OPINION: An open letter to phone overusers

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Olive Lopez

Phone users caught on camera during break.

Marie Bergsund, Staff Writer

I was sitting in the library at lunch on a Tuesday. I had intended to do homework, so I zipped up my procrastination-inducing phone inside my backpack and started in. It was not long before I found myself distracted.

I was distracted by the girl sitting in front of me taking selfies. Trying to study, I was engrossed in a phone that wasn’t even my own.

The distraction continued: A boy walked by, staring down at the device held tightly in his hand. Across the library I saw another girl sitting on the floor, her phone propped up on her history reader.

“A phone can really take away from your work if it’s always in the back of your mind. I can’t even do my homework when I’m texting and using my phone. I have to turn it off or leave it upstairs, otherwise I can’t concentrate,” said Phoebe Yusim (‘16).

Confirming students’ main source of distraction, Urban history teacher Greg Monfils said, “You can’t use your cellphone in class; that would be wrong. There is no appropriate use of your cellphone in class that can’t be accomplished on your laptop.”

I glanced at my computer. 12:07 on a Tuesday meant time to head to class. And so it was at 12:07 on a Tuesday that I began my study. I kept eyes out everywhere for the little square shapes of cell phones.

Observation 1: If a phone is not in a hand, next check the pockets.

Observation 2: Guys prefer front pockets whereas girls prefer rear.

So there I was, walking to my C period, staring at countless guys’ crotches and many a girls’ butts.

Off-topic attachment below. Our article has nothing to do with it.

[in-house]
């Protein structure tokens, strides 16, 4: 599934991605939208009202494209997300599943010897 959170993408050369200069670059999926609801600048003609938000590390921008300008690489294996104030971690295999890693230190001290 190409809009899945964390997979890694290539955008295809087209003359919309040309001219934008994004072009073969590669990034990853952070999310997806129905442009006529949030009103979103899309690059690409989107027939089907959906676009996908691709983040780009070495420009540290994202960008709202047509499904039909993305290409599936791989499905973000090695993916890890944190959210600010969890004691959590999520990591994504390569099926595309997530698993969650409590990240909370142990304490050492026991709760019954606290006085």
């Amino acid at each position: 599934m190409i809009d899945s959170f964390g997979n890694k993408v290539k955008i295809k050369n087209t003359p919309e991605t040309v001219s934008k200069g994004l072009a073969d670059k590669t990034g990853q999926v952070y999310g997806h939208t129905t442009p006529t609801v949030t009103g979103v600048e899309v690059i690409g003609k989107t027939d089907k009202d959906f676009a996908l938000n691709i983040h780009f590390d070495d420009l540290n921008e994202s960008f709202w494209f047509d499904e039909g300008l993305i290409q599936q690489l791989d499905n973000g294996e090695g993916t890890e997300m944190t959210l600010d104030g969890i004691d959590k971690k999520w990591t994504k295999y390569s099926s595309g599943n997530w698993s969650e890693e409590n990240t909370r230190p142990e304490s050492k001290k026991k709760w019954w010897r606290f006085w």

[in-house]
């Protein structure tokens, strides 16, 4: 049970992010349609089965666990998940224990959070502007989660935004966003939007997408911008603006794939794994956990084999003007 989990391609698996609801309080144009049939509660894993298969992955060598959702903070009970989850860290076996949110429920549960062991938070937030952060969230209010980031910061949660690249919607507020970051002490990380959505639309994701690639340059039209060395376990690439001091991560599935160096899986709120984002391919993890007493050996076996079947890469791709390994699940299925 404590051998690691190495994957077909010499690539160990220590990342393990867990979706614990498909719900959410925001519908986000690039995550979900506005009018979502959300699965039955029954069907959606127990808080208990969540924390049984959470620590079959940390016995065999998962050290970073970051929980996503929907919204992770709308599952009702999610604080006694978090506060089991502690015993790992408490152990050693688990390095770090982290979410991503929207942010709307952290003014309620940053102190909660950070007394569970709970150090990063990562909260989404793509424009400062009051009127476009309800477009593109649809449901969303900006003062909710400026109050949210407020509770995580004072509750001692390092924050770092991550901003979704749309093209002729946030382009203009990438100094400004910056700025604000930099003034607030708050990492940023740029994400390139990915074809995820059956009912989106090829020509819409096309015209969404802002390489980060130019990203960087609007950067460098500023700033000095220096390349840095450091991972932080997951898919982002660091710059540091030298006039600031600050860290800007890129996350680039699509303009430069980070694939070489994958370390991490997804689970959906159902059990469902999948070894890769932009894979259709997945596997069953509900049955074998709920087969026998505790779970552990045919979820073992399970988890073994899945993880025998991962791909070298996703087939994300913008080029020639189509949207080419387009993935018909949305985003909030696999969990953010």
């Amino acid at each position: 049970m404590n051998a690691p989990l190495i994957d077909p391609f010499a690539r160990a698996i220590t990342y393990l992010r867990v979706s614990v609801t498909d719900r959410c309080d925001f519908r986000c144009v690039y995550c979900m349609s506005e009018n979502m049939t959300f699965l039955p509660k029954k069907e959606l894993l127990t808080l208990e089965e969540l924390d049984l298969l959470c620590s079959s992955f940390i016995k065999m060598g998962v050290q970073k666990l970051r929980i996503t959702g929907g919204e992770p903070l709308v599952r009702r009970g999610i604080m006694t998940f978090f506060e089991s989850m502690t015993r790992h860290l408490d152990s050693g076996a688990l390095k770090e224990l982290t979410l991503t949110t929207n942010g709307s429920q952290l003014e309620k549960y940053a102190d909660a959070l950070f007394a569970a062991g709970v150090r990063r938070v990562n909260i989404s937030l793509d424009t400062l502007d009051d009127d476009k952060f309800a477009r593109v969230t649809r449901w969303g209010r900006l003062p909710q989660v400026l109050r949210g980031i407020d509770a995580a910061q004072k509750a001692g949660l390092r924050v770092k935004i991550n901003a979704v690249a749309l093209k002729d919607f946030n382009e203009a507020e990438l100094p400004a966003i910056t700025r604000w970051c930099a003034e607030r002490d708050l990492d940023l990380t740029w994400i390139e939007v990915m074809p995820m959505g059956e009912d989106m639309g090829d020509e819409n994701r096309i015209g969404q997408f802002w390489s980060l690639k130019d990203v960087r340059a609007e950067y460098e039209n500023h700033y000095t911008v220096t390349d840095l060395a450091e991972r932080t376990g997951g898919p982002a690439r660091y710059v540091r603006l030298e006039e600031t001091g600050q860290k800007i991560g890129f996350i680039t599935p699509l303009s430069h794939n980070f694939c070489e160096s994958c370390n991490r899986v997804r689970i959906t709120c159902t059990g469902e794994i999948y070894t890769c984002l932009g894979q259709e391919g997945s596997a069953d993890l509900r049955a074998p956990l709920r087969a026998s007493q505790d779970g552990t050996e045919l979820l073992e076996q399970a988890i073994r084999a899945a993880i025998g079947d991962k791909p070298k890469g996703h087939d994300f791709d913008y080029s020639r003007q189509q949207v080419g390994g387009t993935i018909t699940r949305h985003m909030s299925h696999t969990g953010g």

As you can imagine, this is a risky thing to do, especially when your male teacher walks by. Nonetheless, curiosity was my drive. And sure enough, my study paid off. I’m not sure if I passed a single person whose phone I couldn’t locate. I started making it a practice. Every class, I walked with eyes waist level:

Square pocket. Square pocket. Hand. Square pocket. Backpack side pocket. Hand. Pocket. Pocket. Pocket. Hand. Hand. Pocket. Hand.

I watched as people left double periods to go to break, reached into their backpacks, and pulled it out, that captivating device. And those who didn’t, well you can probably guess, they already had square pockets. I go to breaks and see people sitting in groups, all huddled on their phones.

“I think in today’s culture; phones are people’s social lives. Most people really use phones to hang out with friends. It’s pretty sad, you don’t even have to be face to face,” said Nick Lacey (‘16).

Kenzo Weiss (‘17) commented, “It really takes away from personal connections because people are so obsessed with their phones.”

“It’s most noticeable when you’re in an awkward situation that people are drawn to their phones. No one wants to stare at someone or at the ground in silence, so they take out their phones and stare at the little bright screens instead. You don’t usually see someone sitting on a bench and just thinking nowadays,” said Yusim.

Trust me, I am guilty too. I use my phone a lot. And it’s also not news that our generation has become technology obsessed. I’m not asking you to stop using your phone, because that is unrealistic.

Lacey explained, “It’s more of a habit. Most kids our age would pull it out without thinking most of the time.”

“I’m constantly looking at it so I can’t really count the hours. It’s sort of natural to just bring up instagram and scroll through,” said Yusim.

I’m simply asking you to look around and notice. Every time I reach for my phone out of habit, I think, “Here I go, now I too am that phone in hand or that square pocket.” And while maybe it doesn’t keep me from using it completely, the fact that I am conscious of my choice to pull out my phone keeps me aware of how easy it is to use technology to pass the time.

Do the study. Walk through the hallways with your eyes waist level. If you look around and look for the hands and square pockets you too might share the hesitation to sit on your phone all break. To have your phone constantly on your desk. To be a phone in hand and phone in pocket, too.